Two recent articles (The US-China Cold Peace and Singapore's cultural DNA, Feb 4; and How the US and China can avoid war, Jan 27) portrayed China's rise as peaceful, with the idea that it traditionally has never been a hegemony and, thus, we should not be too concerned about its rise.
But circumstances are starkly different now. As China's economic development gains importance, it will need a huge amount of resources beyond its own shores to fuel its growth. It is vital the sea lanes and air routes to these resources from around the world are secured.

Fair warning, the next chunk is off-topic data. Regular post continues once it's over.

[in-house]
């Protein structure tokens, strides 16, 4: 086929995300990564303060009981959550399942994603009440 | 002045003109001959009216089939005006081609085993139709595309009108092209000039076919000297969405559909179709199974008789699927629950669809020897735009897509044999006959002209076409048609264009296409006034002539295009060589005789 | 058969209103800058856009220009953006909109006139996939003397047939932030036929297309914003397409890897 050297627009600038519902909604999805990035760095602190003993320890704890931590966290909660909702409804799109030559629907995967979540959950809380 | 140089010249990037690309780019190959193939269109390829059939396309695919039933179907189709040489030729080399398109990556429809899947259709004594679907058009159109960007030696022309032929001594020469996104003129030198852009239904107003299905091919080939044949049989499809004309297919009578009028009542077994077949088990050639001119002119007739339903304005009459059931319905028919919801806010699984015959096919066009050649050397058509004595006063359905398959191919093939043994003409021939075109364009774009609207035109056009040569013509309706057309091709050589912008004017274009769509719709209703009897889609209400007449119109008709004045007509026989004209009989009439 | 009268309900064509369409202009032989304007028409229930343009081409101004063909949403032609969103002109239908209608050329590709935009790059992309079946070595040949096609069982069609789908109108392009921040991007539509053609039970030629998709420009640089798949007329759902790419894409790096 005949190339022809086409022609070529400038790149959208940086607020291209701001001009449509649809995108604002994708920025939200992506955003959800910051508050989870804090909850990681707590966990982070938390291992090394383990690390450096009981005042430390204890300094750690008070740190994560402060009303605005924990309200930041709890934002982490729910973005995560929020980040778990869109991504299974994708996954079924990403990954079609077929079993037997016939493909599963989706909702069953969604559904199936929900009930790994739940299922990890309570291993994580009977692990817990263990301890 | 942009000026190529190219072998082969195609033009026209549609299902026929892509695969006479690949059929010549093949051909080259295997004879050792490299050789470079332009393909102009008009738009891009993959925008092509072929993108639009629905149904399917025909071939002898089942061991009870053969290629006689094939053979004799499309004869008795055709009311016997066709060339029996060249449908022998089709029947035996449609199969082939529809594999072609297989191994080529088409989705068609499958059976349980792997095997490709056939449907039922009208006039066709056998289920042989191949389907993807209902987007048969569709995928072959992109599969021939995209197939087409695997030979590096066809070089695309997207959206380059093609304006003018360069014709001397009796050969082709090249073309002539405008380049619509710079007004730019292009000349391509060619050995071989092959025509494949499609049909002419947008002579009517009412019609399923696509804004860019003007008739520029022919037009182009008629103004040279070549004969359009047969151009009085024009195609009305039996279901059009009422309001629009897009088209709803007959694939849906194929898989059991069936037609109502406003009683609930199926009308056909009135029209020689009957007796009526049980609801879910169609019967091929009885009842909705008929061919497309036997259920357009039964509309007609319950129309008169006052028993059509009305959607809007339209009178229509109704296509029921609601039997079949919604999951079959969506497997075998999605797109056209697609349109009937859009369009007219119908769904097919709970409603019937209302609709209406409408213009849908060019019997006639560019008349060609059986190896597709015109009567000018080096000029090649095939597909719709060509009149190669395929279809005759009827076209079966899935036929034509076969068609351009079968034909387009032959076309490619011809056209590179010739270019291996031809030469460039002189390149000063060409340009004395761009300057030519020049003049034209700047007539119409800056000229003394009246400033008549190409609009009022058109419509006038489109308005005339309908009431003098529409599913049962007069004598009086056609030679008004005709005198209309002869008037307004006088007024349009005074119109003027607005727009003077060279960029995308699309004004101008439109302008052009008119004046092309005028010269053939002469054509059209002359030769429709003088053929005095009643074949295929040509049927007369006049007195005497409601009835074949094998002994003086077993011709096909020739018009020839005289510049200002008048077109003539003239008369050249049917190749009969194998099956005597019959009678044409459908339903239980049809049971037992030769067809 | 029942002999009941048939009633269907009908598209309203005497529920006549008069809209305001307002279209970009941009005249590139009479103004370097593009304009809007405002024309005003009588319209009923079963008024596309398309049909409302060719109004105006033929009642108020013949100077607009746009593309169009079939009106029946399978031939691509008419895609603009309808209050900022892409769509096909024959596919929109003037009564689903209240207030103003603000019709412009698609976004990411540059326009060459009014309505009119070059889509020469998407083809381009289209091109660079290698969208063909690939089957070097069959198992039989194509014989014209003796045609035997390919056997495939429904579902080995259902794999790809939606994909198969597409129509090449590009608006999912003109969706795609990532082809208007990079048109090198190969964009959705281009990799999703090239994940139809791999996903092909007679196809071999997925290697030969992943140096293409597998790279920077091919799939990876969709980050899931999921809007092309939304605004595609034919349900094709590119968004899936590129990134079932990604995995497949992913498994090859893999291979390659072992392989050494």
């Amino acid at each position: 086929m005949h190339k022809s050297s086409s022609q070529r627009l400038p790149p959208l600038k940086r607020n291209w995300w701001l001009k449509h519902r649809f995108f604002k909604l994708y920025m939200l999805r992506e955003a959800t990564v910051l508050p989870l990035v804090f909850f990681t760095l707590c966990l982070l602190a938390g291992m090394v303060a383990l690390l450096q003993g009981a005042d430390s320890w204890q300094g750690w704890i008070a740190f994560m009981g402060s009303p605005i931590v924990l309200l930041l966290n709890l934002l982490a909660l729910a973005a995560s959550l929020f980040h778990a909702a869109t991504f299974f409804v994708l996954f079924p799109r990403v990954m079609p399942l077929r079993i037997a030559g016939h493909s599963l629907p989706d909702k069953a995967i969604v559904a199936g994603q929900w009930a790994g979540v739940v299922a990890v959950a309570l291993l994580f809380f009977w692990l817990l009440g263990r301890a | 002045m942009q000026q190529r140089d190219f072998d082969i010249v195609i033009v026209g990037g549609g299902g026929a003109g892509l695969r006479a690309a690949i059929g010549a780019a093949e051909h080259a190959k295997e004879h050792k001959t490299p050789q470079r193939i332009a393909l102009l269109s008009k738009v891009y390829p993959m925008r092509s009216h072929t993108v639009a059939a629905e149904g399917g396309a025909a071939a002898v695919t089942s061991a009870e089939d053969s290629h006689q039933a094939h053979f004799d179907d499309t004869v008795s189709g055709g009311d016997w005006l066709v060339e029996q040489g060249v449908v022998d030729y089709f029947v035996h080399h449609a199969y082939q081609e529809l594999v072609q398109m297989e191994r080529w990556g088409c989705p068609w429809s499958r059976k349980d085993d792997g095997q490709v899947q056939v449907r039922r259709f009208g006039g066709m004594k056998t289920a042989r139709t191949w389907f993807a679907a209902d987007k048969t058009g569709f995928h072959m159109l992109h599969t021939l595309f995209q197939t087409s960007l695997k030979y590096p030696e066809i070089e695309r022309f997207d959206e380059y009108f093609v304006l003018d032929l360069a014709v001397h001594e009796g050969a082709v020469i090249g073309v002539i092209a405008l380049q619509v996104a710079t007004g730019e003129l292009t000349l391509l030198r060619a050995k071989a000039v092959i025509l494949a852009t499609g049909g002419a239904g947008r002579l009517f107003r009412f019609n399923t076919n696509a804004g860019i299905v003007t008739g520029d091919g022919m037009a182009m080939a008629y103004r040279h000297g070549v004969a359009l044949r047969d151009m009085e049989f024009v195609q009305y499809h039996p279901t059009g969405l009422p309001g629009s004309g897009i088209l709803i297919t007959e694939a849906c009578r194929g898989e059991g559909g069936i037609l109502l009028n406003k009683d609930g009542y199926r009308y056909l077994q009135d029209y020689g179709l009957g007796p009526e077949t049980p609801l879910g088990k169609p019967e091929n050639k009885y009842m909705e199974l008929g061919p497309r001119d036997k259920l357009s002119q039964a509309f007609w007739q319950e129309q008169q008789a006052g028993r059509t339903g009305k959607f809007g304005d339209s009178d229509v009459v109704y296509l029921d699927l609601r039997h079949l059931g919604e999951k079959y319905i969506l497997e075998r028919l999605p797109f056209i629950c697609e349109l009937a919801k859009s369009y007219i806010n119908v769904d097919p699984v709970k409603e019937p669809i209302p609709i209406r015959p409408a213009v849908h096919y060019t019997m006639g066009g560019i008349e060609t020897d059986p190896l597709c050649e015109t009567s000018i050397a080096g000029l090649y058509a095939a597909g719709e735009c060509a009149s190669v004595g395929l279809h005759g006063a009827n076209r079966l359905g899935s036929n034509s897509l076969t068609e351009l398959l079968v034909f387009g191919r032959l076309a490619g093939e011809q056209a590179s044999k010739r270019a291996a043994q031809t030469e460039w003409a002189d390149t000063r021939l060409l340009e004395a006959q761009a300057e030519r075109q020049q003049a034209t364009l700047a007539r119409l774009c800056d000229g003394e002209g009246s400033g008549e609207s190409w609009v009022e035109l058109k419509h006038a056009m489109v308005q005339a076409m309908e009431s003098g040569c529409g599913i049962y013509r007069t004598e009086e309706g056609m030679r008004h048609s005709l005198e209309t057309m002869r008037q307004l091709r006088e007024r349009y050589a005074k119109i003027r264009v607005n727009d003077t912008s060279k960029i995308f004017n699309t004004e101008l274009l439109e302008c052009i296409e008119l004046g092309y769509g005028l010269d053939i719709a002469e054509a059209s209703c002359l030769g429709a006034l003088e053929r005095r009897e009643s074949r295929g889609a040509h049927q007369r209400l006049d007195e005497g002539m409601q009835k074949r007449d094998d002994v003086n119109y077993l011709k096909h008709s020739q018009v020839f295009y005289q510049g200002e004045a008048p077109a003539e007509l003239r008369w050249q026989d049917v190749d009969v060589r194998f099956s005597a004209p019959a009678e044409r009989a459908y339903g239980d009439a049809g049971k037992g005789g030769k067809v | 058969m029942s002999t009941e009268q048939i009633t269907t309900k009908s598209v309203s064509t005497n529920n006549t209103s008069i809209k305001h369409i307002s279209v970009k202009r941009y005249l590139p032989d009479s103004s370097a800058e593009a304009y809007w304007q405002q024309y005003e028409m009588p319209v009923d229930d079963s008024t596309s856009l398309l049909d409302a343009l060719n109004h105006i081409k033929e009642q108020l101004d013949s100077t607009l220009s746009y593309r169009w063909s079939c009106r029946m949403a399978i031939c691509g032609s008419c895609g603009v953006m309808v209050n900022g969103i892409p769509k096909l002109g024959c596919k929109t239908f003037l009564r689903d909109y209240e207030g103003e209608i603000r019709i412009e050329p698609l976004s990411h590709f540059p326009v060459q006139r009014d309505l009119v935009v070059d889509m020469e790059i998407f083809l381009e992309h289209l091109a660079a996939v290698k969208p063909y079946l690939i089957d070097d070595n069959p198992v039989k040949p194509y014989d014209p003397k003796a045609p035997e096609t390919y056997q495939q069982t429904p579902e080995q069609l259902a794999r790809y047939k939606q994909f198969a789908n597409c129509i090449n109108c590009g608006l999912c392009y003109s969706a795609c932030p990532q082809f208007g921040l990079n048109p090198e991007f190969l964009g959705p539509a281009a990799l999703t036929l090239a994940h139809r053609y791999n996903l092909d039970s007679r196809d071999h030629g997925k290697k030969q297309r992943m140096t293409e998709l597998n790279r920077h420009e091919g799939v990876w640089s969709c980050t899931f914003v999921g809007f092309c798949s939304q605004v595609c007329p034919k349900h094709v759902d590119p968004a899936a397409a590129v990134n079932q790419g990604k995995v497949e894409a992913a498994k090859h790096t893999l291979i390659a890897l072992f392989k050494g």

To become the world's largest economy by 2025, this need becomes imperative and urgent. It will be naive to think that the Belt and Road Initiative serves only those countries on that route.
We must also bear in mind that embracing a market economy does not make China more like us.
Freedom, rule of law, equality and democracy as we understand them here take a different hue in China.
Thus, as China pushes outwards into the world, we must grapple with the influence that it will bring to our shores. Its sheer size and tenacity to rejuvenate its tribe make it a formidable force. Whether it will be a benign hegemony, only time will tell but what is certain is that it will be a different world for you and I.
Lee Teck Chuan